Chinese Terracotta Warriors
This paper discusses the archaeological Chinese treasure Qin Shi Huang's mausoleum, especially the terracotta warriors, dating from the 221 B.C. and discovered in 1974.
# 63653 | 3,165 words | 6 sources | APA | 2005 |
Published on Feb 08, 2006 in Anthropology (Asian) , Asian Studies (East Asian Cultures) , Archaeology (Other Regions)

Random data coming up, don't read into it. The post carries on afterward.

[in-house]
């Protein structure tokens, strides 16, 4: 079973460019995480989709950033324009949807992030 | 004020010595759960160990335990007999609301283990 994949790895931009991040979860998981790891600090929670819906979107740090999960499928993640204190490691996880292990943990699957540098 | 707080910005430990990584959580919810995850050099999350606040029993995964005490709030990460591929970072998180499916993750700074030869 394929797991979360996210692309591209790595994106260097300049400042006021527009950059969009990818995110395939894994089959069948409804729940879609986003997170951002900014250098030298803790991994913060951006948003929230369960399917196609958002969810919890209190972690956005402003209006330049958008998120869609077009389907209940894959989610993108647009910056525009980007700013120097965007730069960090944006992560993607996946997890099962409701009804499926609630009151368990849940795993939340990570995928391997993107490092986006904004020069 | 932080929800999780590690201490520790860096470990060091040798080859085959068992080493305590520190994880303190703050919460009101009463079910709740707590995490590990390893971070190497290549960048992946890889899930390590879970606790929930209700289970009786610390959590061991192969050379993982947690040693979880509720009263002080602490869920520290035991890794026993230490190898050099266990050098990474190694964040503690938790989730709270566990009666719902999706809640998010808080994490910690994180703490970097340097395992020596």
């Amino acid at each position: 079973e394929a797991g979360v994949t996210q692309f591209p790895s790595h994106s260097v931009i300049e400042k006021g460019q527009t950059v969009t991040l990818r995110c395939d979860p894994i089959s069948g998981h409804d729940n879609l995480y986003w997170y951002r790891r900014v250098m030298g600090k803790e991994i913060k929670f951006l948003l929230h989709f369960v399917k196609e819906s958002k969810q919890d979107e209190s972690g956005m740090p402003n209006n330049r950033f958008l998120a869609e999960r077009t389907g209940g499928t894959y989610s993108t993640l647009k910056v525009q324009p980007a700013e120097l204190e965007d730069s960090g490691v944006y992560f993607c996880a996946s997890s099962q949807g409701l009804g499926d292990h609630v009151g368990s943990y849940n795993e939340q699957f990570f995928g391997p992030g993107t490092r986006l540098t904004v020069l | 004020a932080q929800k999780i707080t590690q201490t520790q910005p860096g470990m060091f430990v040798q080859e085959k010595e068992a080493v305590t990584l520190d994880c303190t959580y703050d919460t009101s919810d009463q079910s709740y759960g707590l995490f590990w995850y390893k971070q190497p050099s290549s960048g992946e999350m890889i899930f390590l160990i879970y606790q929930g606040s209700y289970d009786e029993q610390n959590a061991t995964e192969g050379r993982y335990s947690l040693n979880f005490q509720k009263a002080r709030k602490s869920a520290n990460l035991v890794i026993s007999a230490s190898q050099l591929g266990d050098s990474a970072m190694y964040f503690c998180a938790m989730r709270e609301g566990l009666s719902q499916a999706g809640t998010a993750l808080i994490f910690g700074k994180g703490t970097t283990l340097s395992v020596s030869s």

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This paper explains that the ancient Chinese believed that life in the nether regions after a person dies was similar to the present-day human world; therefore, emperor and supreme ruler of this world Qin Shi Huang commissioned the construction of a huge mausoleum, designed to look just like the Xianyang palace. The author points out that the tomb of the Emperor Qin has not been excavated; however, his buried terracotta army unearthed nearby has stunned the world and is being called the "eighth wonder of the world". The paper relates that the life-size images of his armed forces were made out of pottery and bronze and buried near him to guard his soul; of the more than 2,000 warriors already unearthed, no two look alike and their uniforms show different military ranks.
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